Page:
U.S. State Department Issues New Travel Warning for Afghanistan
The U.S. State Department has issued a new warning against travel to Afghanistan to remind U.S. citizens of ongoing security risks, including kidnapping and insurgent attacks. According to the government, no part of Afghanistan should be considered immune from violence, and the potential exists throughout the country for hostile acts, either targeted or random, against U.S. and other Western nationals at any time.
Remnants of the former Taliban regime and the al-Qaida terrorist network, as well as other groups hostile to International Security Assistance Force (ISAF) military operations, remain active. Afghan authorities have a limited ability to maintain order and ensure the security of Afghan citizens and foreign visitors. Travel in all areas of Afghanistan is unsafe due to military combat operations, landmines, banditry, armed rivalry between political and tribal groups, and the possibility of insurgent attacks, including attacks using vehicle-borne or other improvised explosive devices (IEDs). The security situation remains volatile and unpredictable throughout the country.
Kabul and its suburbs are also considered at high risk for militant attacks, including rocket attacks, vehicle-borne IEDs, direct-fire attacks and suicide bombings. More than 18 such attacks were reported in Kabul City from January to June 2012, and many additional attacks were thwarted by Afghan and coalition forces. Recent incidents include a suicide attack against the Intercontinental Hotel in June 2011, in which U.S. citizens were critically injured, and an August 2011 attack against the British Council. Insurgents also carried out a complex sustained attack against multiple targets in Kabul on Sept. 13, 2011, which included the U.S. Embassy and ISAF headquarters, and again on April 15, 2012, targeting the U.S. and neighboring embassies as well as ISAF headquarters and the Afghan Parliament. Dozens of Afghans and one U.S. citizen lost their lives in suicide bombings in Kabul, Kandahar and Mazar-e-Sharif on Dec. 6, 2011 (the Ashura holiday).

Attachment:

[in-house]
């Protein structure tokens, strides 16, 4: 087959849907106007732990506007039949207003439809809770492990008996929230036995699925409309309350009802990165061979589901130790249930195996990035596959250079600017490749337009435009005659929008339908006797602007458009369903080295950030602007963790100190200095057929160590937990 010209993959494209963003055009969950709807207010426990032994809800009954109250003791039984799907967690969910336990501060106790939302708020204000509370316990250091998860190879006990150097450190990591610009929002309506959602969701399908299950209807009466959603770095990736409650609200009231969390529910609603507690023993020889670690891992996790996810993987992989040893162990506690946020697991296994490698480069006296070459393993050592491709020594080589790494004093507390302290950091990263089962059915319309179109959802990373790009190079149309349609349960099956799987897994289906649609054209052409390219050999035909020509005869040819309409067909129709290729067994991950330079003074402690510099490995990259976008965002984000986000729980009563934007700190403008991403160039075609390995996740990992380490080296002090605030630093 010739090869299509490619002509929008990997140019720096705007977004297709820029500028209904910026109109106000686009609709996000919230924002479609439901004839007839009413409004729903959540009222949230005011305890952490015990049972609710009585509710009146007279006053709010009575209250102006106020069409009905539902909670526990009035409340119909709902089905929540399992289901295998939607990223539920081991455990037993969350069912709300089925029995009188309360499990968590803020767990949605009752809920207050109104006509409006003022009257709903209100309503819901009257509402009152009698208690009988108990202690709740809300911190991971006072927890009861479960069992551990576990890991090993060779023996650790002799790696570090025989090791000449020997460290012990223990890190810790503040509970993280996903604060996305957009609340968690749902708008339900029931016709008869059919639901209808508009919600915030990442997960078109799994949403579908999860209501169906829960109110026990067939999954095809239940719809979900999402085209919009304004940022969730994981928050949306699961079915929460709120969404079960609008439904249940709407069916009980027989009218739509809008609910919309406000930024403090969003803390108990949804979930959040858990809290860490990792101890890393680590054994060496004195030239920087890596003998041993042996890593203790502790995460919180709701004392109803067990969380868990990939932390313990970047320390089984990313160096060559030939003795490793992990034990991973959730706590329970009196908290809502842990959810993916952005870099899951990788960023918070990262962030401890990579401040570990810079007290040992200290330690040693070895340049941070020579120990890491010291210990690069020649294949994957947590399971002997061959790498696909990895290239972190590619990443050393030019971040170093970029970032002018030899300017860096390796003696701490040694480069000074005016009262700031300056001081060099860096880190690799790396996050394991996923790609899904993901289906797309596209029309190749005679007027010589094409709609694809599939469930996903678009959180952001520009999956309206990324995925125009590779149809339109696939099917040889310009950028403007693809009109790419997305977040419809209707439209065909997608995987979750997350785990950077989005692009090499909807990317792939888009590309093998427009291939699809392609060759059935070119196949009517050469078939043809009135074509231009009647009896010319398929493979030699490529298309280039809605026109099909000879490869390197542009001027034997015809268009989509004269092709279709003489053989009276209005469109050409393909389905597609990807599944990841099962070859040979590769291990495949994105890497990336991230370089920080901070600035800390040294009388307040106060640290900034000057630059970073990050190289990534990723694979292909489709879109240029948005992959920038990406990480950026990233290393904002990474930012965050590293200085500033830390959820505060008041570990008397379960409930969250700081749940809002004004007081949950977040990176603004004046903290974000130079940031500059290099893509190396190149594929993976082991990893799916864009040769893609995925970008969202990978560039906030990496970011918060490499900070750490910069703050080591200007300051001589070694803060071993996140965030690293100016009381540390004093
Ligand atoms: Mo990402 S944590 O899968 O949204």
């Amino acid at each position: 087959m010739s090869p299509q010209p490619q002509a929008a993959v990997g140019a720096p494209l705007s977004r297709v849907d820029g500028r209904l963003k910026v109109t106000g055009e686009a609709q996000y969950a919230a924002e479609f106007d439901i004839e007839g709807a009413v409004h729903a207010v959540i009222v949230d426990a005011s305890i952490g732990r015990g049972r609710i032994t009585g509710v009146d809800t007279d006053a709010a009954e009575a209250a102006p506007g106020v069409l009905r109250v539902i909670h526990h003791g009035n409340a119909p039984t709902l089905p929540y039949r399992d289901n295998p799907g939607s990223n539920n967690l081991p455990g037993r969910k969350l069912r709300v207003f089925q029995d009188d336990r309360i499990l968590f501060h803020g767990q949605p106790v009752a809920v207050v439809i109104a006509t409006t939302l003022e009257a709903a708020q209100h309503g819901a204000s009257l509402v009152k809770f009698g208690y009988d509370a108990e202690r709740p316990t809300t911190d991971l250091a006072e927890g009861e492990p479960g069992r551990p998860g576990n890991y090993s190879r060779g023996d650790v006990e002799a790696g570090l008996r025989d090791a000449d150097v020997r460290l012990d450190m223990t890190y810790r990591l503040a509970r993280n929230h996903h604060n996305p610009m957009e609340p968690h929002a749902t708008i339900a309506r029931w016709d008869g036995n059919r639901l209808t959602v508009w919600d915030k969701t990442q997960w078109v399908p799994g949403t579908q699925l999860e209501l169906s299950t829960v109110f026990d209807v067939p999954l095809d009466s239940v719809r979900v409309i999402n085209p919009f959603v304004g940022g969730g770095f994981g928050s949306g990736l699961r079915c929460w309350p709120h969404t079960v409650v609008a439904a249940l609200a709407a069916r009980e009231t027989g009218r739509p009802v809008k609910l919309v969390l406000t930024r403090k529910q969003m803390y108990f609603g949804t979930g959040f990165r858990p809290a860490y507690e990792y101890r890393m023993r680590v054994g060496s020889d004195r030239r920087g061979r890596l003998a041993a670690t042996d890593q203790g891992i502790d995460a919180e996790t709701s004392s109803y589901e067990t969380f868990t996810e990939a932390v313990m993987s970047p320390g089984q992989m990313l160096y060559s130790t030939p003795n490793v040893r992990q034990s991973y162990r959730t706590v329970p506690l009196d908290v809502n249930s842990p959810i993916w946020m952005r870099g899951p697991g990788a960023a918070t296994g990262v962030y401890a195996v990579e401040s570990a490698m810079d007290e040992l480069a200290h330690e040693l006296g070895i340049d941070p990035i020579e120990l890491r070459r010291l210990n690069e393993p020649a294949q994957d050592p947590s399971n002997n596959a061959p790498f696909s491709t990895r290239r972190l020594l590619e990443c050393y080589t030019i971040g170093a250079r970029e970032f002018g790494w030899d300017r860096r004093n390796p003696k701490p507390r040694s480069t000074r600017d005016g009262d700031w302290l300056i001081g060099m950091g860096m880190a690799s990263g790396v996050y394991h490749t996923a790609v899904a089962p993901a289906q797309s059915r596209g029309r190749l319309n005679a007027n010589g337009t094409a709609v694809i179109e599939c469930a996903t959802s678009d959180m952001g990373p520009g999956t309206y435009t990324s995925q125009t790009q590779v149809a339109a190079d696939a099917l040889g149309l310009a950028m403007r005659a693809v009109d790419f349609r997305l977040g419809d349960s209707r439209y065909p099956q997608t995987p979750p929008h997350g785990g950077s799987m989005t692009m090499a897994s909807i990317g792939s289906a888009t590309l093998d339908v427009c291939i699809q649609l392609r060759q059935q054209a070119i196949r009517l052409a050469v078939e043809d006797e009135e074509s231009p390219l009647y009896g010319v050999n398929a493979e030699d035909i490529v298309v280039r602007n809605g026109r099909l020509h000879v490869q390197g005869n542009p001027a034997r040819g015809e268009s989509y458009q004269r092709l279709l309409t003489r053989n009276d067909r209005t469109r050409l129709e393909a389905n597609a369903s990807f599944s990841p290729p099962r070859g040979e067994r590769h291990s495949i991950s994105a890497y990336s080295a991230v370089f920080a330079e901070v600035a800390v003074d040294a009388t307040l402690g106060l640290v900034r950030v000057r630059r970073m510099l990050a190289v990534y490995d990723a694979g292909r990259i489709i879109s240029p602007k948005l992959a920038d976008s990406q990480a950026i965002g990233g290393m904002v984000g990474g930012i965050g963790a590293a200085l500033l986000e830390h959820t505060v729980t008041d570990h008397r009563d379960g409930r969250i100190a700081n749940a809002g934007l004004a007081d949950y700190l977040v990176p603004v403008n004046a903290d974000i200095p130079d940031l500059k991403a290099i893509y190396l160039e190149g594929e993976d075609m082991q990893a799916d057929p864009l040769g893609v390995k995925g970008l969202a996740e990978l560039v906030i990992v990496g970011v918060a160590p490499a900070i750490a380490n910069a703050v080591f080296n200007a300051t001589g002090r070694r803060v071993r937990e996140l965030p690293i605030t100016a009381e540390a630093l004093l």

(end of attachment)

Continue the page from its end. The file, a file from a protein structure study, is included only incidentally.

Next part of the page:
Insurgents have also targeted the offices, convoys, and individual implementing partners of the U.S. Agency for International Development. The Kabul-Jalalabad Road (commonly called Jalalabad Road) and the Kabul to Bagram Road are highly restricted for Embassy employees. On May 2, 2012, insurgents with vehicle-borne explosives and suicide vests targeted Green Village, a compound on Jalalabad Road in Kabul that houses primarily international security contractors; several guards and local school children were killed at the gates of the compound as a result of explosions. In late October 2011, a suicide bomber rammed a vehicle loaded with explosives into an armored NATO bus on a busy thoroughfare in Kabul, killing 17 people including U.S. citizen contractors working with the military. On June 22, 2012, insurgents attacked Spozhmai Hotel west of Kabul City. This attack resulted in the deaths of a number of Afghan civilians, and others being taken hostage. No U.S. citizens were involved in this incident.